Hans Delleman (Holland) - Survival of the Fittest for Dutch Telecom Providers

If the law of the jungle suggests that only the strongest survive, then perhaps this is a maxim that telecom providers would do well to heed. Although the tremendous growth in the amount of data in recent years - caused primarily by the increase in the number of mobile devices - seems to suggest a period of prosperity for telecom providers, the reality is, unfortunately, very different indeed. The proliferation of free applications that directly compete with the services of telco providers, such as Skype and WhatsApp, mean that providers are facing an increasing loss of revenue as a direct result. Perhaps, however, providers need to learn how new technologies can help them to survive in the telecoms jungle, by allowing them to adapt and maintain revenues.

To handle the increase of data traffic, telecom companies understand the importance of investing in infrastructure. Today, more and more people own a smartphone - with the average data usage of a smartphone being at least sixty times larger than older mobile phones. This means that the amount of data per user is set to significantly increase. As a result, the need to further invest in the network has never been greater, although it's also clear that providers are missing out on income for text messaging and minutes, due to the arrival of free apps that compete with these services.

Recently, Dutch telecom providers tried to prevent this by taking measures such as increasing the prices of their services and limiting the broadband usage of some internet accounts. While telecom providers also wanted to be able to charge mobile services and block specific applications, the government's decision to make net neutrality a law prevented internet service providers from being given priority, and meant that they were unable to block services or charge extra for specific apps.

The Netherlands is the first European country to include net neutrality in the law, and while it's a shame for Dutch telecom providers who now need to find another way to increase their revenue, it seems that if they want to keep their heads above water, they must tackle the problem from inside, rather than continuing in their search for external solutions. By using intelligent IT systems, telecom providers can optimise their own business and find a constructive solution to increasing revenue. Systems which enable situation-based promotions mean that providers can help enterprises to personalise promotions and offerings in real-time so can meet the needs of customers and increase the response rate.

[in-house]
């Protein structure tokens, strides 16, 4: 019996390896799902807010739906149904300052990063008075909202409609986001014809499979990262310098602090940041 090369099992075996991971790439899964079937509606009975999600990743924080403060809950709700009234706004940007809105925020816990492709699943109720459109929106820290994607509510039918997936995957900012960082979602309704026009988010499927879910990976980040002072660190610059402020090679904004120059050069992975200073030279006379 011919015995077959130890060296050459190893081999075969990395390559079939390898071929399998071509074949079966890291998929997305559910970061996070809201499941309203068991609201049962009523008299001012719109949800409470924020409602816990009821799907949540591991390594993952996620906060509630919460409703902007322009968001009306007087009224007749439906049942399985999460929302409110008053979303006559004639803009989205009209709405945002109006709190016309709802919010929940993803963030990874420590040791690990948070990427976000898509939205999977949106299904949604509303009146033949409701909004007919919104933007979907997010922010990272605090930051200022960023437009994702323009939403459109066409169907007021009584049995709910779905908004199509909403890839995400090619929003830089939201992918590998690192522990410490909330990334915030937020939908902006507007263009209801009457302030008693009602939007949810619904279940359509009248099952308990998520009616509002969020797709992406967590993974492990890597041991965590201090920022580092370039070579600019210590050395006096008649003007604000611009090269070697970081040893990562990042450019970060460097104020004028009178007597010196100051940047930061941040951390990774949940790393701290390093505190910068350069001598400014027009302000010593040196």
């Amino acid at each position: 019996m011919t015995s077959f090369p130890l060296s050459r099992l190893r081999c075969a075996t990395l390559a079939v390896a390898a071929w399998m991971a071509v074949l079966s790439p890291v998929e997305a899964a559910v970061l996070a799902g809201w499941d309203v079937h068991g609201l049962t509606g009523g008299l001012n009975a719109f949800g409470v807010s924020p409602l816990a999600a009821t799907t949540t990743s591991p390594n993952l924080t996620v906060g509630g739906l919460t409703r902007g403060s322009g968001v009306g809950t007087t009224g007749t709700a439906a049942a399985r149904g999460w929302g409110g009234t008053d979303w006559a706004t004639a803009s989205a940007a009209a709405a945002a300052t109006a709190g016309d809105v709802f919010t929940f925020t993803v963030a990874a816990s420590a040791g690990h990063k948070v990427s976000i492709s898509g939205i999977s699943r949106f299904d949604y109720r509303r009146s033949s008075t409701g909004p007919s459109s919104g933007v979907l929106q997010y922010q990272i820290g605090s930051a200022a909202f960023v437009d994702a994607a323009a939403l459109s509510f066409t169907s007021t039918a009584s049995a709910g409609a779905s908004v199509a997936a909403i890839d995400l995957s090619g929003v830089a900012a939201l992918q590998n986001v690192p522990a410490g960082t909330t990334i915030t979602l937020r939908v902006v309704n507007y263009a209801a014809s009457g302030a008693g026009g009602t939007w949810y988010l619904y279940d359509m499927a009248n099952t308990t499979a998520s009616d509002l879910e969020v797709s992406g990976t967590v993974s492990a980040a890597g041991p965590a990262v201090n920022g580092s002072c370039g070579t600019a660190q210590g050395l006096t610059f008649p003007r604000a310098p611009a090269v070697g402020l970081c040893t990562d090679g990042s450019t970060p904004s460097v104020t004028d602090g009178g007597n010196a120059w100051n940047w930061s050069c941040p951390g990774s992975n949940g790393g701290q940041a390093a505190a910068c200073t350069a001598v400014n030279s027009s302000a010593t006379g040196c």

At present, it's clear that any providers are still fairly inflexible when it comes to their service offerings, which means that they are far more likely to miss out on opportunities and income as a result. By deploying intelligent IT systems which monitor relevant events, such as the behaviour of customers, location information and preferences in real-time, service providers can personalise and dynamically adapt to user needs. This, in turn, allows providers to offer customers appropriate promotions based on their usage patterns, which, combined with location-based information, means that the offering will meet the needs of that moment for every customer. Not only does this improve customer satisfaction and reduce turnover, it also allows customers to be much more responsive to up selling and cross selling opportunities.

As it stands, providers in the Netherlands seem far too dependent on external factors such as net neutrality, and it seems to me that it's never been more important for providers to use these external obstacles as an opportunity to improve the responsiveness of their business. If they are to survive in the jungle of the telecoms world, providers must begin optimising their own business and leveraging new technologies if they are to build a strong foundation for the future and continue to build their business.

By Hans Delleman, Regional Vice President Central Europe of Progress Software



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